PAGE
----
UMass Boston's independent, student-run newspaper

The Mass Media

The Mass Media

The Mass Media

Student Profile: Adnan Usman

Tara Makhmali

Tara Makhmali

Adnan Usman needed an outlet “to fuel the inner activist inside me.” And then one of his mentors led him to the doors of the senate as a starting point. Last spring, Usman sat on the senate as an ad hoc member where he was unable to vote on issues that mattered to him, but was still able to voice his concerns as an international student.

This fall, he began his term as 2004-2005 senate president. To summarize, Usman’s perspective as senate president in large part concerns representing the underrepresented.

Usman was born in Lahore, Pakistan and moved to the United States when he was eight years old. When listening to Usman speak, listeners can still detect a minor accent. “That’s because I have kept Urdu and Punjabi as my primary languages at home.”

Though Usman has lived most of his life in the United States, his personal experiences as an international student and “being treated as an international student” have been some of the major factors shaping his outlook.

“Identity is an issue I have learned how to deal with through my years in academia.” Now if someone were to ask him: who are you? Usman answered, “I am Muslim first, then Pakistani or American second.” Even before Usman began college, he fashioned the kindling of his future activism working for a company called Tech Boston. The goal of the project he worked on was to make more computers available for the school children of Boston. When he began the project the ratio of computers per children was 1:63. When he left the project that ratio was 1:2. “That was an accomplishment,” he stated with a smile.

As his college career began, Usman noticed the disadvantages he faced as an international student. Financial Aid was unavailable to him. Likewise, programs in Academic Support were also not accessible to him because of his F1 Visa status.

International student issues were “something I believed needed a lot more attention and at the time it wasn’t getting the attention it needed.” Thus, the solution-oriented activist ran for president of the International Student Association and won. He began sitting on International Student Service Committee meetings looking comprehensively at the services provided to UMB’s international student population and working to broaden them.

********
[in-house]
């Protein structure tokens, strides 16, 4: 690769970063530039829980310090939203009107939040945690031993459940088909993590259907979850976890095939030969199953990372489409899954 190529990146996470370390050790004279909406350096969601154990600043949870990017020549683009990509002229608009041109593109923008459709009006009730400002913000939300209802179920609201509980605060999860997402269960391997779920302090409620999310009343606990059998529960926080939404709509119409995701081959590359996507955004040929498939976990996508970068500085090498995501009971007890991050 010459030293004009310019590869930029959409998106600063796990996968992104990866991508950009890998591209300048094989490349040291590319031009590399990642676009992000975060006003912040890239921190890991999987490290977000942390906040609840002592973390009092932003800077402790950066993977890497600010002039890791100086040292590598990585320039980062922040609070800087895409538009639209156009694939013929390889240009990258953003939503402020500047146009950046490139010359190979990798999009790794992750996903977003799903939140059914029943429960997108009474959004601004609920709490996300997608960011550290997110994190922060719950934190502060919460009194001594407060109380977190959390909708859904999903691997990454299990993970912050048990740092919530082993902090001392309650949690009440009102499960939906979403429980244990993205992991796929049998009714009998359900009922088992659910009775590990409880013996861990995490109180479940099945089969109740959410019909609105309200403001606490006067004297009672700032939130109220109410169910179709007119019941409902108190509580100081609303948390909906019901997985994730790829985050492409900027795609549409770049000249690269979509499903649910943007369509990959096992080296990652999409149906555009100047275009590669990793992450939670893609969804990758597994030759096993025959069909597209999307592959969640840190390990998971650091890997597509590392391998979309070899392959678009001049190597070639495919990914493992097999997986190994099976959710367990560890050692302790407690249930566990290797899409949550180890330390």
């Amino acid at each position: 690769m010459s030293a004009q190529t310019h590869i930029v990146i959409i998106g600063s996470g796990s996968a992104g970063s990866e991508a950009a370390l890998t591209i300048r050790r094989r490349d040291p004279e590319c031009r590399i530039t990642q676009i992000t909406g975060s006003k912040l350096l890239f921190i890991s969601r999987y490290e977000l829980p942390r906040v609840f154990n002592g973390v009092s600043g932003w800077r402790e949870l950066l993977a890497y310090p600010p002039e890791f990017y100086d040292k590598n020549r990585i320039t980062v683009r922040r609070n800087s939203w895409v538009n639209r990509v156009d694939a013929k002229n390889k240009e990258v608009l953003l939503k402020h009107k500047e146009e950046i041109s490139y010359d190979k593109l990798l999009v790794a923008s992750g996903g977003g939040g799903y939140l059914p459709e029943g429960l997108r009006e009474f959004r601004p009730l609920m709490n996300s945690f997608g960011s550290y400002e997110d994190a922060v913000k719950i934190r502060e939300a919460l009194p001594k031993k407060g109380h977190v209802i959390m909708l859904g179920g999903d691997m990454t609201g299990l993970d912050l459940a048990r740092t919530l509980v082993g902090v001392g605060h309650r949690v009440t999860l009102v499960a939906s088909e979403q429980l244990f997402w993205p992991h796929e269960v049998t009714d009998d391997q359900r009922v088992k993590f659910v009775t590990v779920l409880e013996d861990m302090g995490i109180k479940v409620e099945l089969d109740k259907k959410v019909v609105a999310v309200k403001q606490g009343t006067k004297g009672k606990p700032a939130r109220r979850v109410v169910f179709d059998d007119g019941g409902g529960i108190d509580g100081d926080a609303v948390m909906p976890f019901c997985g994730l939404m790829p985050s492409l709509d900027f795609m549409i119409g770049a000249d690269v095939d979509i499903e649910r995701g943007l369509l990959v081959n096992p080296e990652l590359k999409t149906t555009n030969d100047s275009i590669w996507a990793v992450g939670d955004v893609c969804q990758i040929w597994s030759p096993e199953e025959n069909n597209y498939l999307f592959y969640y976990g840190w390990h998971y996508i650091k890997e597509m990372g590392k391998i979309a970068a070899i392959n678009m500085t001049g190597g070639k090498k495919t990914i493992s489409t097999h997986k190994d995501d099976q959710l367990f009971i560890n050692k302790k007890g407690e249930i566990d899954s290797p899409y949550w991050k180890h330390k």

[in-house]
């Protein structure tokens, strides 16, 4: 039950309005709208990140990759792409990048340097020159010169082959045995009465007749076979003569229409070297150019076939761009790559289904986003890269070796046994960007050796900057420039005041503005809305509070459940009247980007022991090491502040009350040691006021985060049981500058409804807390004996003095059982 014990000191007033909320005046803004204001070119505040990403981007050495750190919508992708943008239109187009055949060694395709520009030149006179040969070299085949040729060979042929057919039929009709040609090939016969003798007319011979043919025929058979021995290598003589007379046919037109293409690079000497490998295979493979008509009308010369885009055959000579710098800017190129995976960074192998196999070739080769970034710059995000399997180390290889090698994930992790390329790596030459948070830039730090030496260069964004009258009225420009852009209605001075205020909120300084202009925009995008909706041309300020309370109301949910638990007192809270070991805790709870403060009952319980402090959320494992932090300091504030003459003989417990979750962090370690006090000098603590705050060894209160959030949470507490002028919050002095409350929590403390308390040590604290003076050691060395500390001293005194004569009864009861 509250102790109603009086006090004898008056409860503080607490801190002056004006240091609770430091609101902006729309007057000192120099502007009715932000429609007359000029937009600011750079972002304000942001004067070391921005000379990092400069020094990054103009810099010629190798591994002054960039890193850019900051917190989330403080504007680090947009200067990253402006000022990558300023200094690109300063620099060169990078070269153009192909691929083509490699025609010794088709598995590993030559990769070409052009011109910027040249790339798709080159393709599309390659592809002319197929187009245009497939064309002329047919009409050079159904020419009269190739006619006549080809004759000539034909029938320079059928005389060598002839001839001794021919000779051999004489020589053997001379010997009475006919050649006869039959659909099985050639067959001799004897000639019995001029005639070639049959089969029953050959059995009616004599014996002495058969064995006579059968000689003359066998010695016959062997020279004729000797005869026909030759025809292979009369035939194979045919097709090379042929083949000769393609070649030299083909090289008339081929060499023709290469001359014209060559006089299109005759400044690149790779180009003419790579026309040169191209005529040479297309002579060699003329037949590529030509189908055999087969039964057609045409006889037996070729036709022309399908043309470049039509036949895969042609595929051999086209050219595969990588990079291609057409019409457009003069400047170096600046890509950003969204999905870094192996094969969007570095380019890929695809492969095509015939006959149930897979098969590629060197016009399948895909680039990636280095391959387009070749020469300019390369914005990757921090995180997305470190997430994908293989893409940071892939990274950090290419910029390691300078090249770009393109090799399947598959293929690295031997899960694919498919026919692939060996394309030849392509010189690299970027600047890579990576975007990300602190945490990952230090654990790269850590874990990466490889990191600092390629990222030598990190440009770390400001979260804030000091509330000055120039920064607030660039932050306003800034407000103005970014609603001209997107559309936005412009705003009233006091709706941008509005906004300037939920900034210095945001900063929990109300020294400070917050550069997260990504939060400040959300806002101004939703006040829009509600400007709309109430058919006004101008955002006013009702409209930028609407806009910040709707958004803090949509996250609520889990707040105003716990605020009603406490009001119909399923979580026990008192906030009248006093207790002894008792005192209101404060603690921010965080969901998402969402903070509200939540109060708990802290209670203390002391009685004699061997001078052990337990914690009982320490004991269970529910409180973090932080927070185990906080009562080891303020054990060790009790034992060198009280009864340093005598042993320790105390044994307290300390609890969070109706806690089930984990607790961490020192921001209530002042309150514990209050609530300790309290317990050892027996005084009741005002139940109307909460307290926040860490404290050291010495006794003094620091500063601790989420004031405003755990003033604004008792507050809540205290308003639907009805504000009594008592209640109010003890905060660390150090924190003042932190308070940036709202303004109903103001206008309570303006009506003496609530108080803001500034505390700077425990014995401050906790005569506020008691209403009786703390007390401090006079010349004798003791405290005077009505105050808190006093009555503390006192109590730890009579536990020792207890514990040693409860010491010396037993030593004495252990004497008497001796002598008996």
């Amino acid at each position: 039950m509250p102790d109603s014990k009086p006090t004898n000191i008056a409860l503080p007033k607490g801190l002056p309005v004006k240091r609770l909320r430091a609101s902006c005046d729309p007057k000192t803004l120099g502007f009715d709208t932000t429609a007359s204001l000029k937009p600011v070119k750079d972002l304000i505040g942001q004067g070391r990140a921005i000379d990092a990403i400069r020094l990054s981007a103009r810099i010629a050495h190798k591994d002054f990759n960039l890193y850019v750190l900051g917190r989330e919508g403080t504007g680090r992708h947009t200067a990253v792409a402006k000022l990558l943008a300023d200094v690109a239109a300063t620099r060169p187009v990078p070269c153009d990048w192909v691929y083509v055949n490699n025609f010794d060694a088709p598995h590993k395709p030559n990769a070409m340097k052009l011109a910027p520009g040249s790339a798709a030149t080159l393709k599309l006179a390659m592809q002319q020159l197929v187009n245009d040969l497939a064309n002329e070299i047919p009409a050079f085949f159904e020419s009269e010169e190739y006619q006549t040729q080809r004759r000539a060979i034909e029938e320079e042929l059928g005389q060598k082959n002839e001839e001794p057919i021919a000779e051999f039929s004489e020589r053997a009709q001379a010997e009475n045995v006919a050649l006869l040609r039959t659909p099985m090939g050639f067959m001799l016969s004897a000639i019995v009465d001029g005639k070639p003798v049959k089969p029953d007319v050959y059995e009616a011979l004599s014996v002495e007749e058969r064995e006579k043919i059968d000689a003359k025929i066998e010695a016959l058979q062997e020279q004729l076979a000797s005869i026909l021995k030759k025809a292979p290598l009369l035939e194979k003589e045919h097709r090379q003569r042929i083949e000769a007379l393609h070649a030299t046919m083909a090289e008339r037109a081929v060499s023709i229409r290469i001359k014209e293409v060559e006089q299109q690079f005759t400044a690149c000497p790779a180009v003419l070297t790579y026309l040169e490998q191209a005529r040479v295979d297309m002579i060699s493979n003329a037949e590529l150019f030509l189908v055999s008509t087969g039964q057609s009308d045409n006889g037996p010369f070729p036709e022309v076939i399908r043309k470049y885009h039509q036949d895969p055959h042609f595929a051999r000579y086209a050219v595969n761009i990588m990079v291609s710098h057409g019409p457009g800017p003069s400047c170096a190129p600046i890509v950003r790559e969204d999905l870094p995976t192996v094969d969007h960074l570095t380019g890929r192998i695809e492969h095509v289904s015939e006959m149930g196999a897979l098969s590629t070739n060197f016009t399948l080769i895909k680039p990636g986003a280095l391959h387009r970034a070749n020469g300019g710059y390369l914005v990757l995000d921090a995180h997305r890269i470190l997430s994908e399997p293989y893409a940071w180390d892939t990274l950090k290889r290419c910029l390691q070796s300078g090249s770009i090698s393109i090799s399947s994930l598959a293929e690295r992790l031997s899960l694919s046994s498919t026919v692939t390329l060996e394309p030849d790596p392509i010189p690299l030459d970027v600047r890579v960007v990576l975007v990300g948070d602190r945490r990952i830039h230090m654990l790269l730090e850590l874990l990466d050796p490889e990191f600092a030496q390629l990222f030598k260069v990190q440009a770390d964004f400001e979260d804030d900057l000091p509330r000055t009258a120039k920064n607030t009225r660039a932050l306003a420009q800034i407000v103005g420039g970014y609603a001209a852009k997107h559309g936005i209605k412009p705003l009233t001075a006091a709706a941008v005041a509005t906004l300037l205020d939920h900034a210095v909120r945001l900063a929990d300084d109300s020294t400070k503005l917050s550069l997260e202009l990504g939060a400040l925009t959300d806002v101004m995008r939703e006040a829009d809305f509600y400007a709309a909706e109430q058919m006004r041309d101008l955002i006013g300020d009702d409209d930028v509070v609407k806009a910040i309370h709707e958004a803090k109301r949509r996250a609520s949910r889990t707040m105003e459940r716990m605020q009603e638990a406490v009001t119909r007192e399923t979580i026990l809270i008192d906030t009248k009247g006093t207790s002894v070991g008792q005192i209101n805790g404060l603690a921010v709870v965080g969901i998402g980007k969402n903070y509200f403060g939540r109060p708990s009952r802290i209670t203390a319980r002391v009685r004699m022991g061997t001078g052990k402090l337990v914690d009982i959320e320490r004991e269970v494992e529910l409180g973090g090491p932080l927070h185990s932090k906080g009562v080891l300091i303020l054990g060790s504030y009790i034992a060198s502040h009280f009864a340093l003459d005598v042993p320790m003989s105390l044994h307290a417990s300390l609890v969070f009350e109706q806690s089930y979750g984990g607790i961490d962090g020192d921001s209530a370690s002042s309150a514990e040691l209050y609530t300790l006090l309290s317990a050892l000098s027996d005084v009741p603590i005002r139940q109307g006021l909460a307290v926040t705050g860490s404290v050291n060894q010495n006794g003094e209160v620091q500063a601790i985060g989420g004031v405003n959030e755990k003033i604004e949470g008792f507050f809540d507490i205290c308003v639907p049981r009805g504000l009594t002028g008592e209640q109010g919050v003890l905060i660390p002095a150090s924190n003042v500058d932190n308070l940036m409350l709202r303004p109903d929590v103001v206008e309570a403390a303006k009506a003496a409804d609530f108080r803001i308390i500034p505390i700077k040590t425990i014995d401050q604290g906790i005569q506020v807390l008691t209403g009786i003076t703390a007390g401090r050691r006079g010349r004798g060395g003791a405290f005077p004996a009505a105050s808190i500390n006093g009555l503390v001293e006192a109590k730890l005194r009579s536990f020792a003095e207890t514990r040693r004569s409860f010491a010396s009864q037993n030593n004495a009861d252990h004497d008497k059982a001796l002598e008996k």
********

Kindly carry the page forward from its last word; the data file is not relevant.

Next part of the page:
As an advocate for international student issues, Usman “started to pursue a more active role in the student life on campus looking at the uses and seeing if I could do something about them rather than sitting on the sidelines complaining.” Usman believes that “when you’re paying three times as much as an in-state student, you feel as though you should at least receive the benefits of services at UMB.”

As the senate underwent changes at the end of last year, fellow students recognized Usman’s potential. “I wanted to keep the momentum in the senate going and to work with people towards creating a senate that would influence the way students look at student government.”

Last year’s election was a close race. “I won by two votes,” reflected Usman. When asked how he perceived the fact that the head of student government was an international student, he responded: “I think it’s a turn of the tides,” as the issues of international students now have the medium to come to surface. “It’s an important role we play. I think there always needs to be an international student on the senate,” he continued.

As senate President, Usman wants to convey to UMB students that they should “lead by example-show you can do it first and be able to take blame first, then expect from others.”